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You’re listening to an UNRISD podcast and I’m Erika Anderson. Today we’re speaking to Katri Pohjolainen Yap, a Senior Research Advisor from Sida.
My name is
Katri Pohjolainen Yap. I’m a senior research advisor at Sida in the research division. Sida stands for Swedish International Development Cooperation Agency.
Can you tell us a little about Sida?
The development agency funds a great variety of different kinds of projects but the emphasis is very strongly on poverty eradication. We work with a variety of different countries, but our main focus is in Africa. [Sida] is a state organization and we fund our different activities and partner organizations through Swedish taxpayers’ money.
As one of UNRISD’s major funders, what does Sida value about UNRISD work?
We think that research on social development, particularly in the third world, is very important and interesting. And also, UNRISD has a connection between research and policy work, which is difficult to have. It’s very important to be able to translate the research into policy briefs so that they can be used for decision-making in different countries and ministries and by different people.
Does Sida incorporate UNRISD work?
Yes, we try to do that. We try to use the research that is taking place here and take it to different departments within Sida, so that there are different connections. And the policy outputs we can use in a very direct way. Another important thing for us to spread the kind of alternative views and research results through our networks so that your work has more spread. It’s useful for us if other
s partners get to know and understand the research that you do here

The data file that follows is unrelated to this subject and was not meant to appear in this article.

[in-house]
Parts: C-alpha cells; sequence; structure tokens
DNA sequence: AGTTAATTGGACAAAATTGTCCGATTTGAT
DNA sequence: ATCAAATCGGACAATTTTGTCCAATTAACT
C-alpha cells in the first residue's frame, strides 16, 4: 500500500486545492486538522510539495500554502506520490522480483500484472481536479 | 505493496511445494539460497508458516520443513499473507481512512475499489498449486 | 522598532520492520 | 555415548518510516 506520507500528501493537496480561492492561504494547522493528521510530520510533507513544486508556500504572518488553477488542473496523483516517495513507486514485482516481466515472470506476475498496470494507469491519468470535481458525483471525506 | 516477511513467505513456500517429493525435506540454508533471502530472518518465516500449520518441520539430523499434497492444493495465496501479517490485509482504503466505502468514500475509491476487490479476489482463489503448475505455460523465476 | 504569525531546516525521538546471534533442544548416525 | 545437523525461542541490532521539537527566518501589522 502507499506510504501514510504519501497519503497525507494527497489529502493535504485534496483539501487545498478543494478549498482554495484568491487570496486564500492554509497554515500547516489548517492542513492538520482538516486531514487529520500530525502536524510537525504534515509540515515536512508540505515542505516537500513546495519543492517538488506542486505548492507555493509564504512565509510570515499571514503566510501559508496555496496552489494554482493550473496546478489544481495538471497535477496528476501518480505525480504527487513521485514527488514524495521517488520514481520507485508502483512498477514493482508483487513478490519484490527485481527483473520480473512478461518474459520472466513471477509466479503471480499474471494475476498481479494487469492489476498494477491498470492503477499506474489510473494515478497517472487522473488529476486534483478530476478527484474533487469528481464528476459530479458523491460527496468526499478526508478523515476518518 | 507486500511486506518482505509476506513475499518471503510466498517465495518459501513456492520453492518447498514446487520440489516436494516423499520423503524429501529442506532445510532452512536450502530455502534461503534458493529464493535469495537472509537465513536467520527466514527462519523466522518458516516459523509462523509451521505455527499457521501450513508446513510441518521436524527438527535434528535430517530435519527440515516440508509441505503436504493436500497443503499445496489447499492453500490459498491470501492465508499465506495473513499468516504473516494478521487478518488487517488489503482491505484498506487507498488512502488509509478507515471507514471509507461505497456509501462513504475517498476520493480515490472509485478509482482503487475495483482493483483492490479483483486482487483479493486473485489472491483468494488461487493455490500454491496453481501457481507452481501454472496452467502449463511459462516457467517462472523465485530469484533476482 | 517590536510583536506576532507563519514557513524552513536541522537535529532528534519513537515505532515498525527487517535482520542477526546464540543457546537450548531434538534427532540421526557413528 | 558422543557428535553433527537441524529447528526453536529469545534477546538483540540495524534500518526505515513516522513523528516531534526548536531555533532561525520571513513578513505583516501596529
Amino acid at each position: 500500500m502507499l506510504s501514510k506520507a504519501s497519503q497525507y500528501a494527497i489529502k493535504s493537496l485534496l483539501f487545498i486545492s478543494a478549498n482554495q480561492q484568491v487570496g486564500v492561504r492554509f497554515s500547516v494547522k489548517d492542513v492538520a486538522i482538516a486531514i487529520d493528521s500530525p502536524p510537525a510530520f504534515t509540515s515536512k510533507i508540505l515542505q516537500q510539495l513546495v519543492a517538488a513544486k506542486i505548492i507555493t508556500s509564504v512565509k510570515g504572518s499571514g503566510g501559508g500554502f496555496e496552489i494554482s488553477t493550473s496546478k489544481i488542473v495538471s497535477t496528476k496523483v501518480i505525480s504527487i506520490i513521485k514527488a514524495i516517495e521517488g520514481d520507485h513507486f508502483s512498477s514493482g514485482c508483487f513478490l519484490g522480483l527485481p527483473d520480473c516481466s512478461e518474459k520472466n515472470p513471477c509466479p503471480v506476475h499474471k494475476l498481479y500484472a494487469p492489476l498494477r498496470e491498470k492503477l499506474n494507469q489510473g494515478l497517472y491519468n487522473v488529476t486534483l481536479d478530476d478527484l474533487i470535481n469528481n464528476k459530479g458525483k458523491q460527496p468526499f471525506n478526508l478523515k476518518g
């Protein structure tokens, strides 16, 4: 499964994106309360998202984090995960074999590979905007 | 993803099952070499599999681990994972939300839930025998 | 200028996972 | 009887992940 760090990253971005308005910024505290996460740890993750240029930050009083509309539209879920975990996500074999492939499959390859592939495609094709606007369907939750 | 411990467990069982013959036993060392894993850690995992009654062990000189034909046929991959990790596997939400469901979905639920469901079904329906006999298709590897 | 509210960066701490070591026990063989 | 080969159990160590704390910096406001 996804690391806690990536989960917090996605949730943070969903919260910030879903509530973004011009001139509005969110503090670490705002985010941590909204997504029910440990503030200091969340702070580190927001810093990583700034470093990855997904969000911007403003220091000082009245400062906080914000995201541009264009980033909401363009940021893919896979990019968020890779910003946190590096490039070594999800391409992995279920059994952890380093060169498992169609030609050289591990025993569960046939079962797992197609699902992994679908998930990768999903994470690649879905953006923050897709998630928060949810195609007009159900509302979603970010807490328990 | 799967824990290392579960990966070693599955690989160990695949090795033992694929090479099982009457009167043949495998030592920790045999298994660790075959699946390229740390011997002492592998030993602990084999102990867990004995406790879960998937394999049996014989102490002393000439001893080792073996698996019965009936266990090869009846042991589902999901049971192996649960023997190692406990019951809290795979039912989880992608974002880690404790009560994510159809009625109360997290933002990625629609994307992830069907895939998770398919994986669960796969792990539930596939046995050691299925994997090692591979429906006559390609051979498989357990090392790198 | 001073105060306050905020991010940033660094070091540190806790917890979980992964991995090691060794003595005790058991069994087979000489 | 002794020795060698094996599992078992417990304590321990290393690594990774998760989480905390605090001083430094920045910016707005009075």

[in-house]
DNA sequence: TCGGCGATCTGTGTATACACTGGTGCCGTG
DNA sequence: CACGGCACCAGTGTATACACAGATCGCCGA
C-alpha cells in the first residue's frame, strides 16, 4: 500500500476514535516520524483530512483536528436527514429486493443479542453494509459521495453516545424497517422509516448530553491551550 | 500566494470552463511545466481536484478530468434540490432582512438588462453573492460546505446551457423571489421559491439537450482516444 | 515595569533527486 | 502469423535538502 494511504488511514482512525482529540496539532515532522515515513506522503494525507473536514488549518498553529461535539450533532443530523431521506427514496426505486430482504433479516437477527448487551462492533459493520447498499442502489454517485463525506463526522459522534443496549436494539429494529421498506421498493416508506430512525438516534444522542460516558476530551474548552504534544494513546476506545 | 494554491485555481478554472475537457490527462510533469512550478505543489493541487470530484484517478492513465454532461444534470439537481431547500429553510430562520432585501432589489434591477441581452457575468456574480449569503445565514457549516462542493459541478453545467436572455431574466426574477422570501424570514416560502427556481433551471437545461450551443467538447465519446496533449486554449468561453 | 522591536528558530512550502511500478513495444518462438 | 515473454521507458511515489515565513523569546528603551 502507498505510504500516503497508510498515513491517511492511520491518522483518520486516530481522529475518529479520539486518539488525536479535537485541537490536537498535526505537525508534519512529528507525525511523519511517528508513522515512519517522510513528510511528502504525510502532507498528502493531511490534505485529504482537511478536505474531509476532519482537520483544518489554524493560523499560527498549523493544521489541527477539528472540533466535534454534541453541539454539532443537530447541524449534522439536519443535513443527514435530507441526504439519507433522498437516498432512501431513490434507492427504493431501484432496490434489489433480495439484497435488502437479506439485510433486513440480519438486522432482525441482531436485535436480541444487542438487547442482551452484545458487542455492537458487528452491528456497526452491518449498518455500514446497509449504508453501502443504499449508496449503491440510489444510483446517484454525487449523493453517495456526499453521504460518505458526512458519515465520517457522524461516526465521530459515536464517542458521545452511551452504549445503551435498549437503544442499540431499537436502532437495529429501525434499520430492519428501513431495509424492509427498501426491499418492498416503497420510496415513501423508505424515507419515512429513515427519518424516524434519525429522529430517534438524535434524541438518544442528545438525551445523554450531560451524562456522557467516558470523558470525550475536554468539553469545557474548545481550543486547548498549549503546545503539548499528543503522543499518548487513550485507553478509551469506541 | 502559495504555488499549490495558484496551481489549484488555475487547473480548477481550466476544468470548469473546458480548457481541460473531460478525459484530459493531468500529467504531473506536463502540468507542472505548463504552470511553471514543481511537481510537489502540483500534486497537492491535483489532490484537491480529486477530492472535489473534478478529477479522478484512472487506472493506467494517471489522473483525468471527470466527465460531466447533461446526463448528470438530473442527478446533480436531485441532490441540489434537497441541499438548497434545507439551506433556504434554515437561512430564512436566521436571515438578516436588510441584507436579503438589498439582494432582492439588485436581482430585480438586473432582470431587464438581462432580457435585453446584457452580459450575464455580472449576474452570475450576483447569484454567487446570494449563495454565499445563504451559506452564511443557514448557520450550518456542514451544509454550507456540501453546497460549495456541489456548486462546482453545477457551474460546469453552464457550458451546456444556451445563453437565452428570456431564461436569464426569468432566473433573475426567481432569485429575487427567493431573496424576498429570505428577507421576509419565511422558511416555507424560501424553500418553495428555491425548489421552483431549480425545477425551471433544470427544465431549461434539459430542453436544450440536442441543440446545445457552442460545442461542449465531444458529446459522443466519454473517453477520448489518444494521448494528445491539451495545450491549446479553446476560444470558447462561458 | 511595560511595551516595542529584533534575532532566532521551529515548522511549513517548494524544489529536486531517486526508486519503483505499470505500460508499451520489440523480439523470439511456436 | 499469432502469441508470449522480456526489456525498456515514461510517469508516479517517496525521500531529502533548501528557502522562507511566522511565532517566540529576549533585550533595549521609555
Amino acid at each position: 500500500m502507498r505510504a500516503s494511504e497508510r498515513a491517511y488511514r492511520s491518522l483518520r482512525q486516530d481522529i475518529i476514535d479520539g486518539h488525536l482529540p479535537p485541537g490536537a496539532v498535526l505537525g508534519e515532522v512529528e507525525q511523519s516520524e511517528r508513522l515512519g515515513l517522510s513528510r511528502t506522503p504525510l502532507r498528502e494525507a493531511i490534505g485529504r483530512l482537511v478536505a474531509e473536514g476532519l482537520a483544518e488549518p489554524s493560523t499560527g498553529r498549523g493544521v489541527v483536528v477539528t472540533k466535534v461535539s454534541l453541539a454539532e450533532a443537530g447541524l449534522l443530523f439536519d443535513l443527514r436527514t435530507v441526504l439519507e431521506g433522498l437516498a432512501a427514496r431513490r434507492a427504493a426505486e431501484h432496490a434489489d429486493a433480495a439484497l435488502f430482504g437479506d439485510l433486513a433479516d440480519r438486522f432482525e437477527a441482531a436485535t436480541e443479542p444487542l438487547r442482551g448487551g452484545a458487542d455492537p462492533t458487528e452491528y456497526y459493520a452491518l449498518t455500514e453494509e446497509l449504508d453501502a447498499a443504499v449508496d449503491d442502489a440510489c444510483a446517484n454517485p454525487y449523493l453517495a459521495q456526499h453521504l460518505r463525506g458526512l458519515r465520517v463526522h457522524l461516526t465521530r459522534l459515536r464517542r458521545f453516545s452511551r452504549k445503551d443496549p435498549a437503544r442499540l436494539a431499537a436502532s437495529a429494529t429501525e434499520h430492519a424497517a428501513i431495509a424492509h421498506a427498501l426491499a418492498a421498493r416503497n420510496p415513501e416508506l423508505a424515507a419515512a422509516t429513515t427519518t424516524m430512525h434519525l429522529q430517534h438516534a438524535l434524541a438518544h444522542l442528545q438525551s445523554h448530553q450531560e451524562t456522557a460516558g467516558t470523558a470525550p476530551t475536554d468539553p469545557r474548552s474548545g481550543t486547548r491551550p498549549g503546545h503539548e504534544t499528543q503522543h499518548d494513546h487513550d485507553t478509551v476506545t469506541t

Are there values that you believe Sida & UNRISD share?
Yes, definitely. Both UNRISD and Sida work with poverty reduction, equality and global development. Those are very important values. Also, both UNRISD and Sida want to make research results accessible to the third world or the global south.
What would you like to see UNRISD doing more of in order to strengthen its engagement with southern researchers?
I think that the connection with the southern researchers is one of the most valuable assets that UNRISD has. It’s one of the reasons that Sida has supported UNRISD for thirty years, which is a long time. These networks are so important because they are unique the way they are set up with different people from different countries. They also do comparative research—it is extremely important to be able to look at different examples with different outputs in different contexts. Why are people doing research in this way? What are the issues? How are the issues different? What are the solutions? All of these questions are very important. We would like to support [the southern researchers] as part of our core agreement with [UNRISD].
What challenges do you believe social development faces in the context of widespread economic uncertainty and change?
One great challenge is the global economic crisis, which brings uncertainty. We need to have answers to new kinds of difficulties and new problems and we have to ask new questions and generate knowledge that responds to the situation that we are in now. There are also gaps in the existing research. Many issues have not been addressed adequately. We need to look at options and alternatives to inform our policy debate. We need to find responses to what is going on now, for example difficult questions like climate change, which can be discussed from many different viewpoints. And those are all challenges we have to meet. Especially poverty reduction—it’s one of the huge challenges that we have to find many different types of answers to because it is in many different types of contexts.
Is there anything else you’d like to add?
Nothing more than I’m excited to come and visit UNRISD. There are many interesting activities going on and it’s always very stimulating to come here.
If you have suggestions for future interviews, please email us at email@example.com. For the United Nations Research Institute for Social Development, I’m Erika Anderson in Geneva.